after Sean Hill
With Carolina on my lips, I sing a quilt,
a crooked stitch that weaves its way around
my pie-shaped state that conjures food—
too sweet like amber iced tea or cake, red-velvet rich.
Too sweet, like the words I was raised on, words that say,
If you don’t have nothin nice to say, lace it with sugah.
There’s always more in the South, like the twos and threes
coming out of grandma’s mouth, Hush your mouth, chile.
These words not a command for silence but a signal for the teller
to keep on spinning cause her words hit bone.
Grandma’s words were codes—lit lanterns:
We gwine down yonder in the merrnin—
Not a pronouncement to a destination
but a place where she’d teach a lesson
at her favorite fishing spot. By her foot,
a coffee can full of night crawlers,
in her mouth, a cigarette she barely puffed,
in her hands, a homemade fishing rod,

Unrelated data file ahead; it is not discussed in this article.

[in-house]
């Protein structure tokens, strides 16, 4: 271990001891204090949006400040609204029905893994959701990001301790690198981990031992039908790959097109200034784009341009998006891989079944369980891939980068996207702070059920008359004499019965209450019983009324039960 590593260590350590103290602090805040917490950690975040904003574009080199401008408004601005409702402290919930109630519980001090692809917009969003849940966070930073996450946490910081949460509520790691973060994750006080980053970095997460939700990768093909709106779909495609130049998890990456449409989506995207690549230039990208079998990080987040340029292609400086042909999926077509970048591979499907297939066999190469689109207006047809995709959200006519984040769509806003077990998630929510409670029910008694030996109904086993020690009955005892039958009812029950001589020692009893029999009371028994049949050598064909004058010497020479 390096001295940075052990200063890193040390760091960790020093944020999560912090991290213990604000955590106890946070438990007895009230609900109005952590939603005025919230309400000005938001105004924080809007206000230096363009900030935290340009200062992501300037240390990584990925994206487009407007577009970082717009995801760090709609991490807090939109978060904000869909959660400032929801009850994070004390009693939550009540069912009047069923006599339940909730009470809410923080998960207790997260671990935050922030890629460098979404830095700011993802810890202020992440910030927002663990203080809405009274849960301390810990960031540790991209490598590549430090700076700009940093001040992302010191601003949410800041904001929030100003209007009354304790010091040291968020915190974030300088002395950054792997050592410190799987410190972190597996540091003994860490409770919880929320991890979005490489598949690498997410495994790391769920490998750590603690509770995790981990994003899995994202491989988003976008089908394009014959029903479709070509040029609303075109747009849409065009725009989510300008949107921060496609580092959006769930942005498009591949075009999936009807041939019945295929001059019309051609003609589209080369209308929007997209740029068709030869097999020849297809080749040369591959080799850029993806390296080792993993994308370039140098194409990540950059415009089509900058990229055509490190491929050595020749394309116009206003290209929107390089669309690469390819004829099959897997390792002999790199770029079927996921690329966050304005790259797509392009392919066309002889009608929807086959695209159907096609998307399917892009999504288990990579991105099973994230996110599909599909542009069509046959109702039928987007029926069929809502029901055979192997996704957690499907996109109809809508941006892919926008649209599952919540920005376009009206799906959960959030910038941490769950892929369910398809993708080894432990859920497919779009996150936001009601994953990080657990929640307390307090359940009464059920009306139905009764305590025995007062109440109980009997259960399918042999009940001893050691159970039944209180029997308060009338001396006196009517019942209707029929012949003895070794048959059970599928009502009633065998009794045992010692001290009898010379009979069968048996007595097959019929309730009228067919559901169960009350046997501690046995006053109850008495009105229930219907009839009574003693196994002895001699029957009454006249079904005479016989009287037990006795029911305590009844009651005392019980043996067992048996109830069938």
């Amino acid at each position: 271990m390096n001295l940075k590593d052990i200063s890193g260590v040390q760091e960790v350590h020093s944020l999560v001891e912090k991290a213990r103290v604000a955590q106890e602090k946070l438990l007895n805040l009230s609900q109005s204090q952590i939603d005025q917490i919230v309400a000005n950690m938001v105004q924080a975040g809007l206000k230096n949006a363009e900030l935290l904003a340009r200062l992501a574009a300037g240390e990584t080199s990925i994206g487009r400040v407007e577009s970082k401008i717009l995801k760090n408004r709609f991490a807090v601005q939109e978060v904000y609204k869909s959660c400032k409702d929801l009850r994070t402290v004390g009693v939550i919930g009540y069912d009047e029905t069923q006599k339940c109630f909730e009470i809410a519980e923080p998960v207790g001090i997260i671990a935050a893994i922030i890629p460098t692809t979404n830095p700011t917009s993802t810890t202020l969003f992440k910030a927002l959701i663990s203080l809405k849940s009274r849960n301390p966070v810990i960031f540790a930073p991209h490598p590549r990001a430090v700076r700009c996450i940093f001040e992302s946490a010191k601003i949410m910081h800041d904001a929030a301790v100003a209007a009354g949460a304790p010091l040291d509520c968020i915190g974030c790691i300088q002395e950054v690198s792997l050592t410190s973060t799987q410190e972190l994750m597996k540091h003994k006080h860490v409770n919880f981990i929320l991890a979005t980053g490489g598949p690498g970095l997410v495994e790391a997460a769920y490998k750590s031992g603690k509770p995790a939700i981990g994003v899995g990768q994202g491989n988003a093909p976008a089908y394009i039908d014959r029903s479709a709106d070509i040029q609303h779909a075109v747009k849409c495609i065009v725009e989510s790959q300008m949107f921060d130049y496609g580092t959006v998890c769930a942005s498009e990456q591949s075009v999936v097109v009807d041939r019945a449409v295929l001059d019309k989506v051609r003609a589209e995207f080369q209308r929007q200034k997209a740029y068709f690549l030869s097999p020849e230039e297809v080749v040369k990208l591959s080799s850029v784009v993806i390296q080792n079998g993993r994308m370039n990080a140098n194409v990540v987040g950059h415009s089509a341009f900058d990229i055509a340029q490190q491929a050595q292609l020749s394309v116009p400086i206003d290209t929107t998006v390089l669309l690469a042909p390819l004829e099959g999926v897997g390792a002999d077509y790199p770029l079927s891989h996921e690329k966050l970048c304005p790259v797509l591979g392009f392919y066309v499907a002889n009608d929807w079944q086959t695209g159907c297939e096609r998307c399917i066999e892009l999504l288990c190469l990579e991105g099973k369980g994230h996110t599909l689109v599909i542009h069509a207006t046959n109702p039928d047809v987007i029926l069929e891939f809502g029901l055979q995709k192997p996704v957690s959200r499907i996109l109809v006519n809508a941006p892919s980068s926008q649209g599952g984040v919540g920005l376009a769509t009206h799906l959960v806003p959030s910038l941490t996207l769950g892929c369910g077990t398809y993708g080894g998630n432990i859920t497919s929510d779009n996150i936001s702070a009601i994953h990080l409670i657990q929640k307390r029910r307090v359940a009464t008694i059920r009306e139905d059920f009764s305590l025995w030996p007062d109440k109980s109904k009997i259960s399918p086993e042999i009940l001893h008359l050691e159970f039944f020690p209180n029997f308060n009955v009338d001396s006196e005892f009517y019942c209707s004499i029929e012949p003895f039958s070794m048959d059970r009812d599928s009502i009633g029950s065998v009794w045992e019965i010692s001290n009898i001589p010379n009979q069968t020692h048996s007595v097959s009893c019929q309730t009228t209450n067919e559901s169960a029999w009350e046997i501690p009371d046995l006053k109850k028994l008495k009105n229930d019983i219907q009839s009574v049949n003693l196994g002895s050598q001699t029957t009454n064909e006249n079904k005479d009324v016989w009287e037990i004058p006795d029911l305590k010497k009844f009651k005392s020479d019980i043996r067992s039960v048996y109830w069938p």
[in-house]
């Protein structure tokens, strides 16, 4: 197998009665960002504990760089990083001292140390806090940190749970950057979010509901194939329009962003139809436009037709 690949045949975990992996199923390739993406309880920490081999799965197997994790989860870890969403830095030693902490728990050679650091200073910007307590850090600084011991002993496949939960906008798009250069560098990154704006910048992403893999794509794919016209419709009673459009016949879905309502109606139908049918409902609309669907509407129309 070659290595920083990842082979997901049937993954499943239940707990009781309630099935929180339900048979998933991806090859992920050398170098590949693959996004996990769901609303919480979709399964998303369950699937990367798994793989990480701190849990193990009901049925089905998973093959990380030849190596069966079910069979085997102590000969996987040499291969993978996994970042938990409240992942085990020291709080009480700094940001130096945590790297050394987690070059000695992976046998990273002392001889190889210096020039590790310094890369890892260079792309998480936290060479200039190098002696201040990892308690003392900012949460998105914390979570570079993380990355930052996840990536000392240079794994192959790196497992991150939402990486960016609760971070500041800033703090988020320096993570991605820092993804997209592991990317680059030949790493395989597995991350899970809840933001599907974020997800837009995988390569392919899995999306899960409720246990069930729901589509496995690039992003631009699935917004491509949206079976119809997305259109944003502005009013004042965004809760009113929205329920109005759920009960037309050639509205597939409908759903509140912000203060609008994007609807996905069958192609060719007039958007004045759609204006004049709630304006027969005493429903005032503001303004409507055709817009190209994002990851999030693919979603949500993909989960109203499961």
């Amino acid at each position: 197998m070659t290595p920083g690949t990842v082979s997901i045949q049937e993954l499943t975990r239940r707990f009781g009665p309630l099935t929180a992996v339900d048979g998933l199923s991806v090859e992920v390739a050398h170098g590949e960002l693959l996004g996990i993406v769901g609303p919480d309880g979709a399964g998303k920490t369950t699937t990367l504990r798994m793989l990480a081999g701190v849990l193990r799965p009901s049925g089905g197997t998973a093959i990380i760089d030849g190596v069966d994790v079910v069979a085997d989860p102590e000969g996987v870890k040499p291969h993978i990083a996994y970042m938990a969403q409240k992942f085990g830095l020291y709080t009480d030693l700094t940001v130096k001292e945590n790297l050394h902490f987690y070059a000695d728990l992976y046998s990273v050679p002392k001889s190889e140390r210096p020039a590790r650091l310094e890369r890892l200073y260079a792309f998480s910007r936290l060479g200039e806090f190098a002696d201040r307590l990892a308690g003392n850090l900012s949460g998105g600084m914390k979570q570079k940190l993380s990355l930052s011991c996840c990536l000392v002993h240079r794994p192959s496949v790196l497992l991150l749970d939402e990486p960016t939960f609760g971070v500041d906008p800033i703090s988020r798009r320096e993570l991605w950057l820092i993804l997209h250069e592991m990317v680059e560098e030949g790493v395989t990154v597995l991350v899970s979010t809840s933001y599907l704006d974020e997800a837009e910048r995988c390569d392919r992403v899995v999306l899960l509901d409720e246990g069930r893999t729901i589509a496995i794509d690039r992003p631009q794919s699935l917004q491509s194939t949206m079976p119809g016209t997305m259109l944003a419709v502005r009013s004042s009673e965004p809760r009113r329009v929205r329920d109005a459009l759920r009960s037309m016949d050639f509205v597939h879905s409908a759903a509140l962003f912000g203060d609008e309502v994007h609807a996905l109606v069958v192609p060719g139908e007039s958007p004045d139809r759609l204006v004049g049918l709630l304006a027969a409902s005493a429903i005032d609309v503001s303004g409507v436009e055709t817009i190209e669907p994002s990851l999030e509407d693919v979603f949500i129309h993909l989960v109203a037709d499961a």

line steeped in the water waiting for hook tug.
She never said the word patience
just stood live oak–like,
grounded in her own wisdom,
a Baptist Buddha woman teaching
Be Here Now.
Her uncanny ways taught me
how to wait on the spirit.
Hunched in her favorite recliner,
King James Bible on the left—
her eyes forward, soaking in wrastlin.
Her faith rooted in the Lord and Ricky Steamboat.
I was rapt in how she’d contort herself,
as if she were head-locking demons,
choke-holding them in Jesus’s name.
Simultaneously burning tufts of her hair in a glass ashtray,
raked from her comb, so no one could work a root.
Grandma taught me the truth was a complex helix rising.
From her I learned how to watch as well as pray,
and how the shackled speak in double tongues.
As second daughter of a second daughter, I began life
as a shame-faced girl too shy to string together words.
I did not open my mouth until I had something to say.
I was busy looking in grown folks’ mouths,
collecting the old ways, placing them on my tongue.
My first language was scratched from the land:
sweet potatoes, collards, and black-eyed peas.
As a second daughter of a second daughter,
I straddle the abyss of the diaspora and the church pew,
where I learn to speak Afro Carolinian fluently.
Some call it a backwards tongue.
I call it a knowing, a spiritual
that will carry you forward
if you listen and learn how to sing it.